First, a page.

3:6 he did eat. It was at this point that “by one man sin entered into the world, and death by sin” (Romans 5:12). There could have been no death in the world before man brought sin into the world. Thus, the fossils in the earth’s crust cannot be a record of the evolution of life leading up to man but must be a record of death after man. In the evolutionary scenario, struggle and death in the animal kingdom eventually, after a billion years, brought man into the world. The truth is, however, that man brought death into his whole dominion by his sin.

3:7 naked. The sudden recognition of their nakedness indicates the realization of Adam and Eve that their descendants, as well as themselves, would suffer the effects of this original sin. The ability and instruction to be fruitful, given by God as a unique blessing, now would also convey the curse of sin and death. Adam was the federal head of the human race, and it was “through the offence of one many be dead” (Romans 5:15).

3:17 cursed is the ground. The “ground” is the same word as “earth.” The very elements of matter, out of which all things had been made, were included in the Curse, so that the “whole creation” (Romans 8:22) was brought under bondage to a universal principle of “corruption” (literally “decay”–Romans 8:21). That is, all things had been built up by God from the basic elements of matter (“the dust of the earth”), but now they would all begin to decay back to the dust again. The curse evidently applies to the entire physical cosmos, as well as to the planet Earth, though it is possible that the decay principle operating in the stars and the other planets may relate also to the prior sin of the angelic “host of heaven.”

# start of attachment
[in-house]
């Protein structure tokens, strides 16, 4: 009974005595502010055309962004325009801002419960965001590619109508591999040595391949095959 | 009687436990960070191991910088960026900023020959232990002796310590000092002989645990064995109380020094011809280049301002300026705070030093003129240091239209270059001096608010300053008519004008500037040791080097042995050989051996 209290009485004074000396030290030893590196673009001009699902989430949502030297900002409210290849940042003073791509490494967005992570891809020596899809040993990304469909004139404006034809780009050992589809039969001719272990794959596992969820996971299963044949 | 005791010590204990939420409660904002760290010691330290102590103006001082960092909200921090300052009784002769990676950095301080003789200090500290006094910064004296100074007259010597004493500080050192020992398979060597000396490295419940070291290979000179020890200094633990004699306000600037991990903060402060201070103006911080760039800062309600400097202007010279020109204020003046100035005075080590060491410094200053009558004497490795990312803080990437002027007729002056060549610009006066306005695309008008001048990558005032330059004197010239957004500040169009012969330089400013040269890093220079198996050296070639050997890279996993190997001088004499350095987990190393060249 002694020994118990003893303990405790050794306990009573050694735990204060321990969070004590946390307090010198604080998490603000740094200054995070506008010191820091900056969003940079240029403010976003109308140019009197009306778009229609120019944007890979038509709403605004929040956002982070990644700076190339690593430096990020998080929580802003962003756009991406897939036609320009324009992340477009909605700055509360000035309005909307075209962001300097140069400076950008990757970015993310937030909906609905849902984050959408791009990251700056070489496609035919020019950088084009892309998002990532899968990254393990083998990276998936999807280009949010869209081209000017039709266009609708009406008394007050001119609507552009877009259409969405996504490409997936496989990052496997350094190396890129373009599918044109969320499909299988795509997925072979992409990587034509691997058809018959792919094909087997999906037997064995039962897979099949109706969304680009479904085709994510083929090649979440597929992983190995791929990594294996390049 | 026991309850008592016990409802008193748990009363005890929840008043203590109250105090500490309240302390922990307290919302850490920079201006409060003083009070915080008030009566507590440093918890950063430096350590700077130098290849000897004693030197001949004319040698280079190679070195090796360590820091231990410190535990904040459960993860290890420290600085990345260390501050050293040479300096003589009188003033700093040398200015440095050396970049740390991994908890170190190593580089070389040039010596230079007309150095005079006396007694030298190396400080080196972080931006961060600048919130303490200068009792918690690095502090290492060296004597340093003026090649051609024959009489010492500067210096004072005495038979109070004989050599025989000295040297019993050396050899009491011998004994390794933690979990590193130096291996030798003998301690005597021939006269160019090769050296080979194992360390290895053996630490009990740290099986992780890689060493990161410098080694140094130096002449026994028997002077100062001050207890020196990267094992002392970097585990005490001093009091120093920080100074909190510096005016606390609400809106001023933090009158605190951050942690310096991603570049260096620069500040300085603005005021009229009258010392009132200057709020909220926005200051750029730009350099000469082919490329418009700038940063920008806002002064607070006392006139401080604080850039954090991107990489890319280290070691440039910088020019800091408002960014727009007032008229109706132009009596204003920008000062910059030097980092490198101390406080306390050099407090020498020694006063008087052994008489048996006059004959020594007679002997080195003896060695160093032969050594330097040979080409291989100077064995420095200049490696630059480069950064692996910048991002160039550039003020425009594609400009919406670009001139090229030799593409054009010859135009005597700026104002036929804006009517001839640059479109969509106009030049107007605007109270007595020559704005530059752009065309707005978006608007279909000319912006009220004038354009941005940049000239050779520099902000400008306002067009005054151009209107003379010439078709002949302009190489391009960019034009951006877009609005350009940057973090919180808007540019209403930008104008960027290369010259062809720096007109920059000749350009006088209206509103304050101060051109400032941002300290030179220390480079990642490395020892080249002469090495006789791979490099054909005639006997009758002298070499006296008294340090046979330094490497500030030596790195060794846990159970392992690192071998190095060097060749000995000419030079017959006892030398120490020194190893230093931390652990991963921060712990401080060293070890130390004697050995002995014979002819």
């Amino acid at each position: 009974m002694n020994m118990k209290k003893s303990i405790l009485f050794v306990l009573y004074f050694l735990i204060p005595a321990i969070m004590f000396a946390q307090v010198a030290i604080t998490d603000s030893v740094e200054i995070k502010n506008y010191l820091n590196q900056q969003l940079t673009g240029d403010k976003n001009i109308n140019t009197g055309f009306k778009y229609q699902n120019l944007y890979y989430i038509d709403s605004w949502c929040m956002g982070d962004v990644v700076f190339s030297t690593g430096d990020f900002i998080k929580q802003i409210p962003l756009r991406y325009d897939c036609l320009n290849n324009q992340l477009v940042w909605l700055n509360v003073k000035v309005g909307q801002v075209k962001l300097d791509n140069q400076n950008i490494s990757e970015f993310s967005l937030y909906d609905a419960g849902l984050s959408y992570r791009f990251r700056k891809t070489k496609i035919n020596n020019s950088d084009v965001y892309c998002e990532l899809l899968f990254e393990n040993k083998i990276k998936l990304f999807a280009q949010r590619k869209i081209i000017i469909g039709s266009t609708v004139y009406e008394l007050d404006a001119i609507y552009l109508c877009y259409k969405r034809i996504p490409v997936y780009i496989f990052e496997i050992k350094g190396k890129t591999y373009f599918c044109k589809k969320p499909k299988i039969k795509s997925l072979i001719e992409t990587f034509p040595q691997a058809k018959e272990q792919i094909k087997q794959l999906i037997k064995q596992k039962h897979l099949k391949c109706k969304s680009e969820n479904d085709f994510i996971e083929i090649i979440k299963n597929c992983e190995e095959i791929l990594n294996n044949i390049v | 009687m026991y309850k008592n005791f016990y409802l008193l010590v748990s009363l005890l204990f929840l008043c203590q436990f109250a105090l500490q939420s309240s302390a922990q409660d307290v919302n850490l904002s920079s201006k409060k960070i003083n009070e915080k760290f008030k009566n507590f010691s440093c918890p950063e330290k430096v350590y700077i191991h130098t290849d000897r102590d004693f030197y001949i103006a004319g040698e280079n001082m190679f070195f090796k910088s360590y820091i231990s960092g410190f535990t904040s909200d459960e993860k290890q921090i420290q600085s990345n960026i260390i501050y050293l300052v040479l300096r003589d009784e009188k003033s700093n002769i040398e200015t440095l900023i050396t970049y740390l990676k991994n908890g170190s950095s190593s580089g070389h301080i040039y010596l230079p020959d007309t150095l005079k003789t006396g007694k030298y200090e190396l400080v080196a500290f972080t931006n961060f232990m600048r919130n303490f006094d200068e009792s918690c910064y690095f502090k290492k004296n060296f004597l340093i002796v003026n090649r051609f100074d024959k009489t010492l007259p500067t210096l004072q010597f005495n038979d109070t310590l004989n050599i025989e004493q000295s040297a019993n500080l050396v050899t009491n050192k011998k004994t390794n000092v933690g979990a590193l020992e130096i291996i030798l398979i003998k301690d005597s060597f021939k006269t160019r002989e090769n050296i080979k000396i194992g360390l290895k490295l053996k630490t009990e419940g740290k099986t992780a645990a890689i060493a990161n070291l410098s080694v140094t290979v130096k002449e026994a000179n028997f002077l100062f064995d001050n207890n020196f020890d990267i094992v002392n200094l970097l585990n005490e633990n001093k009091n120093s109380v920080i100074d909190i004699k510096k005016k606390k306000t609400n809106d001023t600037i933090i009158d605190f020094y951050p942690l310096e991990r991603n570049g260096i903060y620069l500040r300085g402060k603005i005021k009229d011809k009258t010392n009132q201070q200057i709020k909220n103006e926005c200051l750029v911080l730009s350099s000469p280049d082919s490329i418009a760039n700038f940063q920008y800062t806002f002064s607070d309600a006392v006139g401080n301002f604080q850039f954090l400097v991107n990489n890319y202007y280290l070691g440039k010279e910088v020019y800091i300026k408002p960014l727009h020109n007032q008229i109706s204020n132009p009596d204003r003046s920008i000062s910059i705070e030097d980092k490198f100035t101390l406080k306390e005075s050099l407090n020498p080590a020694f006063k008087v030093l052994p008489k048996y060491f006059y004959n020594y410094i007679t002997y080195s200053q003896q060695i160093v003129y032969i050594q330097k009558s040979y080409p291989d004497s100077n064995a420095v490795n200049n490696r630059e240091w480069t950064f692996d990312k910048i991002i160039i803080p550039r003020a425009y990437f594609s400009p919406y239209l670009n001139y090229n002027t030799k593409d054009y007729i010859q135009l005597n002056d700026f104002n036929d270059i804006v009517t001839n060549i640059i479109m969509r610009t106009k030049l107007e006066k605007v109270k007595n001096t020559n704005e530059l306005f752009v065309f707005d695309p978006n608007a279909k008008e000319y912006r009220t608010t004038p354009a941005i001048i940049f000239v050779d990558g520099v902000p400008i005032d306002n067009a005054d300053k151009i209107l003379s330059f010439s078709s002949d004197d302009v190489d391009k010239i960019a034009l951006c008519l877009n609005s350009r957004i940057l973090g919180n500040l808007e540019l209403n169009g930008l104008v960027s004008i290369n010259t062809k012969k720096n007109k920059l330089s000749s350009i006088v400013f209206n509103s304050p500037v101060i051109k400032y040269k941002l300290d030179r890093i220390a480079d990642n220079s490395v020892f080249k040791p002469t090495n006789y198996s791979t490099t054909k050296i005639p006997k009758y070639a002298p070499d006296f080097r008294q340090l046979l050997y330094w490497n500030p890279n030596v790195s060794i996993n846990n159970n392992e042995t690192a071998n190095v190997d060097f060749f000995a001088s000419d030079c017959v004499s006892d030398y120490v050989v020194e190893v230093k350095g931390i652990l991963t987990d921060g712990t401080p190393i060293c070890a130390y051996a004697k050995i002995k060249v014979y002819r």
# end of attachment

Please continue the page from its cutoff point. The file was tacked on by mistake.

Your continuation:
4:2 Abel. “Abel” means “vapor” or “vanity.” By the time Abel was born, Eve was fully aware of the effect of God’s curse on the creation, which was made “subject to vanity” (Romans 8:20).

4:26 call upon the name. To “call upon the name of the LORD” normally implies a definite action of prayer and worship. It was evidently at this time that godly men and women first initiated formal public services of sacrifice, worship and prayer, replacing the earlier practice of meeting personally with God, as Cain and Abel had done. The practice of individual prayer is also intimated, implying that God’s personal presence was no longer regularly available. In any case, an act of faith is implied. In later times, “calling upon the name of the LORD” was accompanied by the building of an altar and the offering of a sacrifice (Genesis 12:8; 26:25; etc.). Since Christ’s sacrifice on Calvary, however, men need only call in faith on the name of the Lord Jesus Christ. “For whosoever shall call upon the name of the Lord shall be saved” (Romans 10:13).